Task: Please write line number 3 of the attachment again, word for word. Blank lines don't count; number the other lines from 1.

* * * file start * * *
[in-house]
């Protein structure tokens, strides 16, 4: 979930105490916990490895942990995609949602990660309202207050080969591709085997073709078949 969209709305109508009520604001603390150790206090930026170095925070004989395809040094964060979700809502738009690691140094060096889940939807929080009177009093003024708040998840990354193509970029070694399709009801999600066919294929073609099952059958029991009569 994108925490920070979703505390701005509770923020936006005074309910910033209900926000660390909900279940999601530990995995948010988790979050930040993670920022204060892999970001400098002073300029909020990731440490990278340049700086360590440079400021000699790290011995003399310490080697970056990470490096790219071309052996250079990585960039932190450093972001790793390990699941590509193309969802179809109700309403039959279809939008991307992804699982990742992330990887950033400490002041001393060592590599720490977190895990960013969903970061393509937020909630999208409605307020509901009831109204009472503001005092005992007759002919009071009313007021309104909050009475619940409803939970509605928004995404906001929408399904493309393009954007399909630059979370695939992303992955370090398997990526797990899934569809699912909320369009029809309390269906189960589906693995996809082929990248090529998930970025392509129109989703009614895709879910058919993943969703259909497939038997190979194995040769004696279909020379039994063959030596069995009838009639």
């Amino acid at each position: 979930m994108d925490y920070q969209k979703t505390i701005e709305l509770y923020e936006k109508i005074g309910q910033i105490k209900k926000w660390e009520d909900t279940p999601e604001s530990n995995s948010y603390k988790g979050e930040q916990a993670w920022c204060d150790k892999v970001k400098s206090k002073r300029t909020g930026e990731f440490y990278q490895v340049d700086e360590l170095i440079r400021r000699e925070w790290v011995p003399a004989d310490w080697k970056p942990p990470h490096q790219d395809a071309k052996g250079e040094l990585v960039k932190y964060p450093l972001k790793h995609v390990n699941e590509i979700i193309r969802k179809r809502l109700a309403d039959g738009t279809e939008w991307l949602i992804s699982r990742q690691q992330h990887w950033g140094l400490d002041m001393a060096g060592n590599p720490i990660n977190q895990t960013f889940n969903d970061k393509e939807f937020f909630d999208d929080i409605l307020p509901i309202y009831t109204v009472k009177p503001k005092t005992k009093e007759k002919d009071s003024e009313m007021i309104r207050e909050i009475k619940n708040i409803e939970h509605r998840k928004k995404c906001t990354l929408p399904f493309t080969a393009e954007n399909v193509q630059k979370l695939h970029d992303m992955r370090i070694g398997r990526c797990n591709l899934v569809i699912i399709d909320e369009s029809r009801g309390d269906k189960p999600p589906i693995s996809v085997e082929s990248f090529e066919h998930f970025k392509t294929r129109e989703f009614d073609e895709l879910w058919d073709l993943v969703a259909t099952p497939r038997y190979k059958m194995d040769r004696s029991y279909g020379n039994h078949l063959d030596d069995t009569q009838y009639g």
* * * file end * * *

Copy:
């Amino acid at each position: 979930m994108d925490y920070q969209k979703t505390i701005e709305l509770y923020e936006k109508i005074g309910q910033i105490k209900k926000w660390e009520d909900t279940p999601e604001s530990n995995s948010y603390k988790g979050e930040q916990a993670w920022c204060d150790k892999v970001k400098s206090k002073r300029t909020g930026e990731f440490y990278q490895v340049d700086e360590l170095i440079r400021r000699e925070w790290v011995p003399a004989d310490w080697k970056p942990p990470h490096q790219d395809a071309k052996g250079e040094l990585v960039k932190y964060p450093l972001k790793h995609v390990n699941e590509i979700i193309r969802k179809r809502l109700a309403d039959g738009t279809e939008w991307l949602i992804s699982r990742q690691q992330h990887w950033g140094l400490d002041m001393a060096g060592n590599p720490i990660n977190q895990t960013f889940n969903d970061k393509e939807f937020f909630d999208d929080i409605l307020p509901i309202y009831t109204v009472k009177p503001k005092t005992k009093e007759k002919d009071s003024e009313m007021i309104r207050e909050i009475k619940n708040i409803e939970h509605r998840k928004k995404c906001t990354l929408p399904f493309t080969a393009e954007n399909v193509q630059k979370l695939h970029d992303m992955r370090i070694g398997r990526c797990n591709l899934v569809i699912i399709d909320e369009s029809r009801g309390d269906k189960p999600p589906i693995s996809v085997e082929s990248f090529e066919h998930f970025k392509t294929r129109e989703f009614d073609e895709l879910w058919d073709l993943v969703a259909t099952p497939r038997y190979k059958m194995d040769r004696s029991y279909g020379n039994h078949l063959d030596d069995t009569q009838y009639g």